And then there were four

It has been a few weeks since the end of One Life to Live, and my feelings are still too disjointed to write a proper send-off.  I’ll try anyway, though, because I want to say goodbye here on this blog, and if I don’t do it now, I’ll do it so long after the fact that there will be no denying that I take these things too hard and it takes me too long to get over them.  I like to leave myself some room for denial.

Let’s start with the timing.  OLTL was my late grandmother’s show.  She loved all the ABC soaps (gee, who does that sound like?) but she loved Viki the best.  OLTL‘s final episode aired on the 14 year anniversary of my grandmother’s death.  It was a fitting, if totally depressing, coincidence.  I mean it when I say I’m glad she isn’t around to see her beloved stories killed off one-by-one.

It is entirely possible that what my grandmother loved most about Viki was one of her husbands, Joe Riley.  Joe was before my time, and I’ve never really considered whether or not I like Viki.  She just is—er, was.  The show and Viki are interchangeable in my mind.  There isn’t one without the other.  In much the same way that Erica Kane was All My Children, Viki held up OLTL.  The difference of course is that Erica’s stature extended so far beyond AMC that she became the face of the soap opera genre whereas Viki and OLTL never garnered that kind of visibility.

I’ve long thought of OLTL as the neglected step-child of ABC daytime.  Even though intellectually, I considered AMC to be a superior show to OLTL, emotionally I always liked OLTL better.  Because GH was always my show, comparison between these two other ABC soaps became inevitable as if they were in constant competition for second place in my heart.

“Constant competition for second place.”  There’s a metaphor for the genre at-large in there somewhere.

I think part of my inability to get my head around the end of OLTL is that I just did this.  In September, I was all mournful about AMC‘s final days.  I watched and tweeted and blogged.  My reserve of emotional investment was still all tapped out by the time January’s OLTL finale rolled around.  I don’t think it was just me, either.  The View‘s tribute to OLTL felt flat compared to its tribute to AMC, but that difference could have also been due to the OLTL‘s aforementioned failure to become part of pop culture at-large the way that AMC did.

Still, I had a good time with The View.  These tributes are hands-down the best thing about soaps ending.  OLTL‘s episode was a lot about Bo and Nora so that might have been why I liked it so much.  Bo and Nora are my favorite OLTL characters, but I’ll get to that in a minute.  First I want to talk about Judith Light.  Because I am sort of an advocate for the soaps, out in the world making sure that people don’t ignore or marginalize the genre, I am always glad to see actors who have “made it” acknowledge their soap roots.  And if you read my post about Who’s The Boss? you know that I have a soft spot for Angela Bower/Judith Light.  I knew that Light started her TV career on OLTL but I didn’t know much about it because it was way before my time.  (Since GH is my show, I spend my time researching its past and that doesn’t leave much room for other shows.)  The View gave me a nice history lesson about how Light played a doctor’s wife who moonlighted as a hooker.  The clips of her anguish were pretty gripping.  It made me nostalgic for a OLTL I’d never known.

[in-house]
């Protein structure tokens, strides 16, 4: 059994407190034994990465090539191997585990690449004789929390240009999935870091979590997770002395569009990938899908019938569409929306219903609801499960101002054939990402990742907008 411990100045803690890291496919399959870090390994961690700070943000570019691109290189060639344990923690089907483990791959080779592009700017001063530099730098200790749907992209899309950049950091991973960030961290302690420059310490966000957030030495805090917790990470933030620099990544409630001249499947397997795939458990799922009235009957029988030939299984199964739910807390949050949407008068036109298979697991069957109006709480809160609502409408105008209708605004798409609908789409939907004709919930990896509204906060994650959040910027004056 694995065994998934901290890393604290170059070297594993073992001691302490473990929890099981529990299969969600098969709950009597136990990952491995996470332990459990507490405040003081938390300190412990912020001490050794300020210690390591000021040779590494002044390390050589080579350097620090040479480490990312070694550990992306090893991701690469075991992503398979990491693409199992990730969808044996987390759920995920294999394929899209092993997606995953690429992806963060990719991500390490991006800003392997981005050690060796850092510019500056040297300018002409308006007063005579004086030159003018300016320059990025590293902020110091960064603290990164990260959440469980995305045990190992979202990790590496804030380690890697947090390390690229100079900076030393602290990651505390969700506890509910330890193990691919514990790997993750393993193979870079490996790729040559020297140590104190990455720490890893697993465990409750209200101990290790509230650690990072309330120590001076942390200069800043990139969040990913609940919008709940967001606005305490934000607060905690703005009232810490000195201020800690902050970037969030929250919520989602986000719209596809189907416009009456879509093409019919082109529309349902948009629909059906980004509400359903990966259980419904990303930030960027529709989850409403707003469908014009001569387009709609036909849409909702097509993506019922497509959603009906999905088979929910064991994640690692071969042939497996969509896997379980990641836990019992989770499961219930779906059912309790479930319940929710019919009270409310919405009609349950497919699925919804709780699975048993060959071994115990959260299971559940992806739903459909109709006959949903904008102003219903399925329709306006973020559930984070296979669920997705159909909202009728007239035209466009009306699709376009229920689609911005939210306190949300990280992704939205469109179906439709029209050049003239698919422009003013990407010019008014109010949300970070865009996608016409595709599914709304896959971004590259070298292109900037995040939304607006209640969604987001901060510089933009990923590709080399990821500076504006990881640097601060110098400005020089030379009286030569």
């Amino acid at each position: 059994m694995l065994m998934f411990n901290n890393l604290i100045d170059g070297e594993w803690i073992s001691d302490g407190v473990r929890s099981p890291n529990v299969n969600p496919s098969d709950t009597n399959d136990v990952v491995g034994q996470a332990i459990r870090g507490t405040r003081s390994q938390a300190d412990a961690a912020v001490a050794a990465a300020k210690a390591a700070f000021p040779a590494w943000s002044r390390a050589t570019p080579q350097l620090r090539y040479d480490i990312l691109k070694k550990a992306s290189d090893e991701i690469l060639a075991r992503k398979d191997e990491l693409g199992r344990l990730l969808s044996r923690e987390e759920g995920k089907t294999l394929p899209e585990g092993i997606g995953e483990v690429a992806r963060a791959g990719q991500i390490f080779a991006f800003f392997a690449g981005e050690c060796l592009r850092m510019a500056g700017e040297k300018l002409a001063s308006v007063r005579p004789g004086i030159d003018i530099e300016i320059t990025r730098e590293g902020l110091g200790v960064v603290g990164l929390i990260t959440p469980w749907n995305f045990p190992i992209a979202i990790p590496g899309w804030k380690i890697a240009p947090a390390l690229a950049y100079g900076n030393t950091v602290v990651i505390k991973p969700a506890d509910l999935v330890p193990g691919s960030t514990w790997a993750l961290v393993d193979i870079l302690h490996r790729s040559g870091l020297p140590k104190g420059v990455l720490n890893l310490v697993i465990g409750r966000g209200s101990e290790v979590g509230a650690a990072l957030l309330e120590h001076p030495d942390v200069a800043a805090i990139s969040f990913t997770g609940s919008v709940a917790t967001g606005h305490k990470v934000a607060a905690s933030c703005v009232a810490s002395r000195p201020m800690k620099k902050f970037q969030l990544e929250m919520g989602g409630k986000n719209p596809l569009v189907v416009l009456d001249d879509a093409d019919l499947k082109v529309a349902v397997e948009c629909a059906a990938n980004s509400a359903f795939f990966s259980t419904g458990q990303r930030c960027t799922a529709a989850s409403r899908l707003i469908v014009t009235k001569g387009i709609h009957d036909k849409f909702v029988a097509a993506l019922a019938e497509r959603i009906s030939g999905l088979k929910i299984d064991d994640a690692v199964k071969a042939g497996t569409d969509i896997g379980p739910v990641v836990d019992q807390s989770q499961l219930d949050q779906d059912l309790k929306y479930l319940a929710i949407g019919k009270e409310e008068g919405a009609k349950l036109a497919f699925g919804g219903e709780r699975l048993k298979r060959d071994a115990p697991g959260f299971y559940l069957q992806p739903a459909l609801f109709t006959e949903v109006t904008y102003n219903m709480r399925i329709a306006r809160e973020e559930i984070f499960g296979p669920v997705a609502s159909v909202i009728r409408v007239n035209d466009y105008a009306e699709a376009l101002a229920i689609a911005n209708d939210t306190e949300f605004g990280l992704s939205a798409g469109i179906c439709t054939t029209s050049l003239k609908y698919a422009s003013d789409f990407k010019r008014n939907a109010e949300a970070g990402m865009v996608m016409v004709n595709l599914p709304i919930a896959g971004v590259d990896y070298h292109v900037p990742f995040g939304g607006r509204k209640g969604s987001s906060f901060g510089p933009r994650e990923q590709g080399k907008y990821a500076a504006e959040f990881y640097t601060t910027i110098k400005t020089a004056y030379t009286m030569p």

Now let’s talk about Nora Hanen Gannon Buchanan.  When I first started watching OLTL on a regular basis, it was because of Antonio.  I can’t even pretend about that.  Everybody knows that my VCR schedule got pretty clogged when he came back to the show.

But it was Nora who stuck with me when Antonio kept leaving town.  Nora is basically a zanier Alexis Davis.  This makes sense especially when you consider that OLTL was altogether zanier than GH is.  (Do I need to mention the Old West?  And surely you noticed that all of Nora’s last names rhyme.)  I can’t quite explain what it is about Bo and Nora together that spoke to me.  Part of it is chemistry, for sure.  Bob Woods (we are casual with each other; he calls me Katie) and Hillary B. Smith really like each other, and it shows.  Every time they are on screen together, it looks like they’re having a good time.

The end of OLTL didn’t feel as grand as the end of AMC.  There wasn’t a parade of old faces gathered for a party.  Instead, crazy Allison wrote a book called One Life to Live and read it aloud to—spoiler alert!—Victor (formerly Cute Todd).  I know, I know.  Victor is alive.  What a cliff-hanger.  Except that there isn’t a cliff here from which to hang.  It’s just over.  Neither AMC nor OLTL was able to put together a decent finale because their dreams of going online weren’t crushed until after the final episodes had been shot.  Some of the OLTL characters are coming to GH this month to try to wrap up some loose ends, and I certainly hope they are successful.  I’m looking forward to seeing them—especially Blair—in my beloved Port Chuck.  After all this time and investment, I think at the very least we all deserve some closure.